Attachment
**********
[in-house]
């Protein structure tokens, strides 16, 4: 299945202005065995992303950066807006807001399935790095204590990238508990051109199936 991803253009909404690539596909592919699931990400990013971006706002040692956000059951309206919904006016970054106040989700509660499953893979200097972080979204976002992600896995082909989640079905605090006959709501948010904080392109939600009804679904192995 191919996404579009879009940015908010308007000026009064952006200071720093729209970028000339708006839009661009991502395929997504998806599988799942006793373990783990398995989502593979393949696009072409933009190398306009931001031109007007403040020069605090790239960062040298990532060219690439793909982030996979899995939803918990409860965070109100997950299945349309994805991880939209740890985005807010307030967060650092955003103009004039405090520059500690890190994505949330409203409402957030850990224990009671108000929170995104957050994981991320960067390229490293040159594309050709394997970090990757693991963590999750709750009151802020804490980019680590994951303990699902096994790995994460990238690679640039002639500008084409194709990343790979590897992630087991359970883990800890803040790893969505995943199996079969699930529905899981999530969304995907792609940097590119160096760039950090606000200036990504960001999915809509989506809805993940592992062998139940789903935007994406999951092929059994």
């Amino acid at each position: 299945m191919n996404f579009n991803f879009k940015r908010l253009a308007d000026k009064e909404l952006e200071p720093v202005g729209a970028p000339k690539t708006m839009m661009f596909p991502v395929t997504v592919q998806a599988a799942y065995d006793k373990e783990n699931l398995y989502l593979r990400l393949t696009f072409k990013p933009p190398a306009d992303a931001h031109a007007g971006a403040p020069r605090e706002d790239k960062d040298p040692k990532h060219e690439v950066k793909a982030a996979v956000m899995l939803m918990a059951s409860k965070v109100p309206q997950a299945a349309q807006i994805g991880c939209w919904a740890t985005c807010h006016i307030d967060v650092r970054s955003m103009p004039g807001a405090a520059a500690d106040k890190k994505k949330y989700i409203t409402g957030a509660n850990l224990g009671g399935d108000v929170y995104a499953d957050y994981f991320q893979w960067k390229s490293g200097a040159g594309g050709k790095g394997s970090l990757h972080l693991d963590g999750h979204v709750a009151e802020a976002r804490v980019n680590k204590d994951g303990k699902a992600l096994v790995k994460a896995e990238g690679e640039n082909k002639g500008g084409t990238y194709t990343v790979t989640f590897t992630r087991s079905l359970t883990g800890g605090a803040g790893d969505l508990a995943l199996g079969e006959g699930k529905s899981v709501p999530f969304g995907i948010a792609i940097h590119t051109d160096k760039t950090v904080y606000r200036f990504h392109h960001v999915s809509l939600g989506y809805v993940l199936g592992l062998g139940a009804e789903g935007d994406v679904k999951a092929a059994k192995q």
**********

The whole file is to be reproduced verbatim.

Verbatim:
[in-house]
């Protein structure tokens, strides 16, 4: 299945202005065995992303950066807006807001399935790095204590990238508990051109199936 991803253009909404690539596909592919699931990400990013971006706002040692956000059951309206919904006016970054106040989700509660499953893979200097972080979204976002992600896995082909989640079905605090006959709501948010904080392109939600009804679904192995 191919996404579009879009940015908010308007000026009064952006200071720093729209970028000339708006839009661009991502395929997504998806599988799942006793373990783990398995989502593979393949696009072409933009190398306009931001031109007007403040020069605090790239960062040298990532060219690439793909982030996979899995939803918990409860965070109100997950299945349309994805991880939209740890985005807010307030967060650092955003103009004039405090520059500690890190994505949330409203409402957030850990224990009671108000929170995104957050994981991320960067390229490293040159594309050709394997970090990757693991963590999750709750009151802020804490980019680590994951303990699902096994790995994460990238690679640039002639500008084409194709990343790979590897992630087991359970883990800890803040790893969505995943199996079969699930529905899981999530969304995907792609940097590119160096760039950090606000200036990504960001999915809509989506809805993940592992062998139940789903935007994406999951092929059994």
């Amino acid at each position: 299945m191919n996404f579009n991803f879009k940015r908010l253009a308007d000026k009064e909404l952006e200071p720093v202005g729209a970028p000339k690539t708006m839009m661009f596909p991502v395929t997504v592919q998806a599988a799942y065995d006793k373990e783990n699931l398995y989502l593979r990400l393949t696009f072409k990013p933009p190398a306009d992303a931001h031109a007007g971006a403040p020069r605090e706002d790239k960062d040298p040692k990532h060219e690439v950066k793909a982030a996979v956000m899995l939803m918990a059951s409860k965070v109100p309206q997950a299945a349309q807006i994805g991880c939209w919904a740890t985005c807010h006016i307030d967060v650092r970054s955003m103009p004039g807001a405090a520059a500690d106040k890190k994505k949330y989700i409203t409402g957030a509660n850990l224990g009671g399935d108000v929170y995104a499953d957050y994981f991320q893979w960067k390229s490293g200097a040159g594309g050709k790095g394997s970090l990757h972080l693991d963590g999750h979204v709750a009151e802020a976002r804490v980019n680590k204590d994951g303990k699902a992600l096994v790995k994460a896995e990238g690679e640039n082909k002639g500008g084409t990238y194709t990343v790979t989640f590897t992630r087991s079905l359970t883990g800890g605090a803040g790893d969505l508990a995943l199996g079969e006959g699930k529905s899981v709501p999530f969304g995907i948010a792609i940097h590119t051109d160096k760039t950090v904080y606000r200036f990504h392109h960001v999915s809509l939600g989506y809805v993940l199936g592992l062998g139940a009804e789903g935007d994406v679904k999951a092929a059994k192995q």